There are two ways of looking at the world, and they lie behind two ways of doing literature. The first way, to quote Roberto Bolaño, consists of stories that are “easy to understand”. They imply a linear narrative, a degree of suspense, a beginning, a middle and an end – preferably in that order. As Bolaño wrote, these books “sell and are popular with the readers because their stories can be understood. I mean” – he goes on to say – “because the readers, as consumers . . . understand perfectly (these writers’) novels or their stories.”

Which brings me to an article I read over the summer in a newspaper by the novelist Enrique Vila-Matas. For those who read Spanish, it’s available here.

There are two groups of people, writes Vila-Matas – more or less, as I am paraphrasing. One lot insists that things are the way they are, that life is simply thus, and it’s not worth worrying your socks off about it. The other group, of whom V-M is perhaps a particular offender, believe that they don’t quite belong on this planet, that they are restlessly in pursuit of another place, which might be called death, but quite possibly has some other definition entirely . . . V-M likens the distinction between these two types of person to those whose literary predilections lie in the direction of a simple story, well told – the kind disparaged by Bolaño – and those others who are enthralled “by complexity and by the labyrinth”, and who will always find ways of constructing stories in a different and more complex manner, and will always try to see more. (In ordinary life, this latter group are often compulsive liars, or fantasists, or are confined to institutions of one kind or another.)

Put another way, in the lounges of those conservative writers who adhere to some kiss-and-tell narrative linearity based on the novels (and to an extent, the ideology) of the nineteenth century, the world is described as ‘given’. Whereas in the slums and squats occupied by these more complicated types, a kind of negativity is evoked which, suggests V-M, might find an allegory in this quotation from Kafka:

I know how to swim like the others, but I have a better memory than they do and I have not forgotten my old inability to swim. And as I have not forgotten it, the ‘knowing how to swim’ part isn’t of much use to me, and so, in consequence, I don’t know how to swim.

Perhaps then, some of us, although we have learned to swim, sometimes practise drowning, just to remember what it feels like.

So it is, too, that some writers, even though they know how to write in a certain linear way, to write a certain kind of story, that ‘can be understood’, elect not to, and opt instead for the labyrinth, or head for the deep forest. Perhaps they find it more of a challenge that way, more fun.

 

 

 

 

 

 

Why write novels?

25 Jul

I just read Claire Keegan’s ‘The Forester’s Daughter’, from her 2007 collection Walk the Blue Fields. It is a story of smouldering regret and awful intelligence, and has the emotional punch of a novel compacted into forty pages. This is a timely read for me, as it revives two questions: why read novels, and the more pressing one of why write them?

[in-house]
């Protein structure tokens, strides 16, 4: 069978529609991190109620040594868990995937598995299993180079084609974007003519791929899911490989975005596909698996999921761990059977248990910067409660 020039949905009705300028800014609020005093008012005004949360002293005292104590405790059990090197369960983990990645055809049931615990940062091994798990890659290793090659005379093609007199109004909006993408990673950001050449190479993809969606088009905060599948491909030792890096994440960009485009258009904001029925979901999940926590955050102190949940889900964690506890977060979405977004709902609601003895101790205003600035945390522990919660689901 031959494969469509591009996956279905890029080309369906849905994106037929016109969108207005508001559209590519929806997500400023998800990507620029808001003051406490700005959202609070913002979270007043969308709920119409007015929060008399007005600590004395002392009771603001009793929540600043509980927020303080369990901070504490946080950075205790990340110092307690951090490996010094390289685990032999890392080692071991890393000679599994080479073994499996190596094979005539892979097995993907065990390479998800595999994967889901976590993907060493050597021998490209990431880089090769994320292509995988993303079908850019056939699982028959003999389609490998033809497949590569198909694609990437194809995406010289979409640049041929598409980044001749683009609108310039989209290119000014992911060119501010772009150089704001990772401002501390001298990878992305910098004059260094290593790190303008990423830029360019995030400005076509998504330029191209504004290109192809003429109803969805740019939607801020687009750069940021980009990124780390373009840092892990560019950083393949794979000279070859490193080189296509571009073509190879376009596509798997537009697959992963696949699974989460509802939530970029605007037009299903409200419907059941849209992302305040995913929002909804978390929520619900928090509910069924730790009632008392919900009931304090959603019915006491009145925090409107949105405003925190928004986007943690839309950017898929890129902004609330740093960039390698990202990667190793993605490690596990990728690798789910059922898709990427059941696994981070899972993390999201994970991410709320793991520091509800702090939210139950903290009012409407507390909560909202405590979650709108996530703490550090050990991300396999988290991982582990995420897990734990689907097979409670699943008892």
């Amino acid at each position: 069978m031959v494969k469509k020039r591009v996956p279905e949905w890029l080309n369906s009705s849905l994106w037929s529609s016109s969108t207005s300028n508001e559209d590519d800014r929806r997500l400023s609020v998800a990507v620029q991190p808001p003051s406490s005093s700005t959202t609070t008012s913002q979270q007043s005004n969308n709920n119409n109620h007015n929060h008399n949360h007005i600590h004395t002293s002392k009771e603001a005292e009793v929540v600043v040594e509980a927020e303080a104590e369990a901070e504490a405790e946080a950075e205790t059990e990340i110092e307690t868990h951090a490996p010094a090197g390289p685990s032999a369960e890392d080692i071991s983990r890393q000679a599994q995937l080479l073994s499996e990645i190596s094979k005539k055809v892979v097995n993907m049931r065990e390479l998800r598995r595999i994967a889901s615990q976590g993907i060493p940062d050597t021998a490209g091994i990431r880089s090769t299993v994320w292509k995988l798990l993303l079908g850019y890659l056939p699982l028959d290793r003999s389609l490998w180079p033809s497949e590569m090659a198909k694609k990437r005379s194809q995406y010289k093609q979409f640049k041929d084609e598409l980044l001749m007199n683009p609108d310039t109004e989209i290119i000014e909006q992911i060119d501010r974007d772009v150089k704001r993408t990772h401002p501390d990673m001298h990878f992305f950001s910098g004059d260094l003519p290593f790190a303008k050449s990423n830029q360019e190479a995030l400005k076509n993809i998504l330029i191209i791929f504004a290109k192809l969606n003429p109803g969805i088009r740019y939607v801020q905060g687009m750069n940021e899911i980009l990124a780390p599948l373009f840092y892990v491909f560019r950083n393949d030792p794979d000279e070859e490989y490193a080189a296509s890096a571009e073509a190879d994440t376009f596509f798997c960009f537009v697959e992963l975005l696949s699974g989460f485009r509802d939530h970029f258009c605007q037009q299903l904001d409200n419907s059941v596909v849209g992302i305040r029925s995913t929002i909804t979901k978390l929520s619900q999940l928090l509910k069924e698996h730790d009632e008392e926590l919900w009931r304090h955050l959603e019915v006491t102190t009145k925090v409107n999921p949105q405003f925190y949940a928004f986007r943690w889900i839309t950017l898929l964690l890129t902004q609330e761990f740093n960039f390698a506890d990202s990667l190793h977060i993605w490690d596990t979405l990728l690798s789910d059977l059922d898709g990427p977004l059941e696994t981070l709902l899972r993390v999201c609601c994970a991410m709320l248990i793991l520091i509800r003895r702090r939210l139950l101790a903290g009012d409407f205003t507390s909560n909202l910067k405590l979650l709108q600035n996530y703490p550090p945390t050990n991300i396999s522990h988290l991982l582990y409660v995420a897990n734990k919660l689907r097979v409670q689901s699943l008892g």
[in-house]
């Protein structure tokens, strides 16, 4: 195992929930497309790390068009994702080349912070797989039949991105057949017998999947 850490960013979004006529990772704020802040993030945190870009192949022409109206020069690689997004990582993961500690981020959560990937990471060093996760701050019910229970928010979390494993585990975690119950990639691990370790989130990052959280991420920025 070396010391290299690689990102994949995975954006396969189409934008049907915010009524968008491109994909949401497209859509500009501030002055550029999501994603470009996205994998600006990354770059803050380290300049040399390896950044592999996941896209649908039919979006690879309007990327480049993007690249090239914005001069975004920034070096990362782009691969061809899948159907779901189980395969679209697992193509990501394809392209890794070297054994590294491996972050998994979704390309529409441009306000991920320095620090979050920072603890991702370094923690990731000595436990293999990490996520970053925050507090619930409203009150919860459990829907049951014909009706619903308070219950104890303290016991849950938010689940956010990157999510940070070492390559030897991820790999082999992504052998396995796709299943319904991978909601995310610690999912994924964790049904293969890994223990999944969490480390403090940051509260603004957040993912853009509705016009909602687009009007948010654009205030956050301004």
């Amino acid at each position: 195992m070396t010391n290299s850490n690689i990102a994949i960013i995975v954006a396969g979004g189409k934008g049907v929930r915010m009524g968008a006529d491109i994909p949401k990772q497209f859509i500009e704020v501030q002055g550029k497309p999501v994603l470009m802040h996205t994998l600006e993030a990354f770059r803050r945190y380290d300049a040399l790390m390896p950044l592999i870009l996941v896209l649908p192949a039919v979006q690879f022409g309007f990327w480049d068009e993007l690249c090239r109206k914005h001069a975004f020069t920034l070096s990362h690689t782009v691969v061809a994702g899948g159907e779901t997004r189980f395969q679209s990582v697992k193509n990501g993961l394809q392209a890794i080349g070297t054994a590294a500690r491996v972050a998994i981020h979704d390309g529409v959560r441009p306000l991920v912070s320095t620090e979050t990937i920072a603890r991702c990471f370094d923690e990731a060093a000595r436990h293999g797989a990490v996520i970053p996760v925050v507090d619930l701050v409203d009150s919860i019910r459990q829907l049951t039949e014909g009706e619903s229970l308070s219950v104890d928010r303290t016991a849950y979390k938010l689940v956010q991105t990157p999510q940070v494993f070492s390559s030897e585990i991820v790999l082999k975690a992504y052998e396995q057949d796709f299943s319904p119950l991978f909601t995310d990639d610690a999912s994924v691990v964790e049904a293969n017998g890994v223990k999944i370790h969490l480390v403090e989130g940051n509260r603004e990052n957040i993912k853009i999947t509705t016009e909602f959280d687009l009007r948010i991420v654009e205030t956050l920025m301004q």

The novel, as I was personally reminded in an email correspondence only last week, demands linking passages, backstory, explanation, exposition, all manner of tedious filler that somehow has to be presented as though it were integral to the process.

You might argue that this is what the good novelist does – and that this is what differentiates the good from the mediocre. But why would you go to all that trouble when you can say what you need to say in 40 pages, as Keegan manages so effectively in ‘The Forester’s Daughter’? We are given a small community in rural Ireland, an old house, a farm, and a family: Deegan, Martha, their children (the son who wants out, the simpleton second boy, and the daughter, a rare bird, and a dog). The father, while not utterly wretched, is a man whose poor judgement is capable of snuffing out all capacity for love and trust. The story’s purpose is achieved without the excess 250 pages or more of padding that a novel would necessitate and the reader is left with something like enlightened gratitude rather than that familiar struggle just to get to the end – a condition I almost inevitably find myself in when reading novels these days. In an earlier piece on Borges in this blog I quoted the Argentinian as saying: “It is a laborious madness and an impoverishing one, the madness of composing vast books — setting out in five hundred pages an idea that can be perfectly related orally in five minutes. The better way to go about it is pretend that those books already exist, and offer a summary, a commentary on them.” If only more people heeded this advice, there would be less junk to get through.

Most novelists I talk to tell me that at least one point in the writing of every book they ask themselves why exactly they are doing this. It is exhausting, obsessive, wrecks your sleep, and, unless you are in a tiny minority, will make you a negligible amount of money, or none at all. And yet there is a widespread prejudice in the publishing world, and among readers, that the novel is somehow the highest achievement for a writer, and it is the writing of a bestselling novel that, whoever might say otherwise, still motivates most students applying for an MA in Creative Writing.

I write to a friend that I am working on a novel that I started five years ago and have been dipping in and out of ever since, trying to find where it wants me to go. At one point I was 35,000 words in. Now I am 20,000 words in, and shrinking. I am approaching the task with enthusiasm for a shorter word count by the day, and also with a healthy skepticism for the genre of the novel itself.

In the past I might have said I read novels in the remote expectation that the writer will tell me something interesting in a new or stimulating way, but now that I write them, I am not so sure. I write for the same reason that I read: to explore, to seek out boundaries, to ask questions for which there are no simple answers and whose scope or complexity cannot be abridged by the shorter form of the story. But after reading a story like The Forester’s Daughter’ I have to wonder whether that is necessarily the case.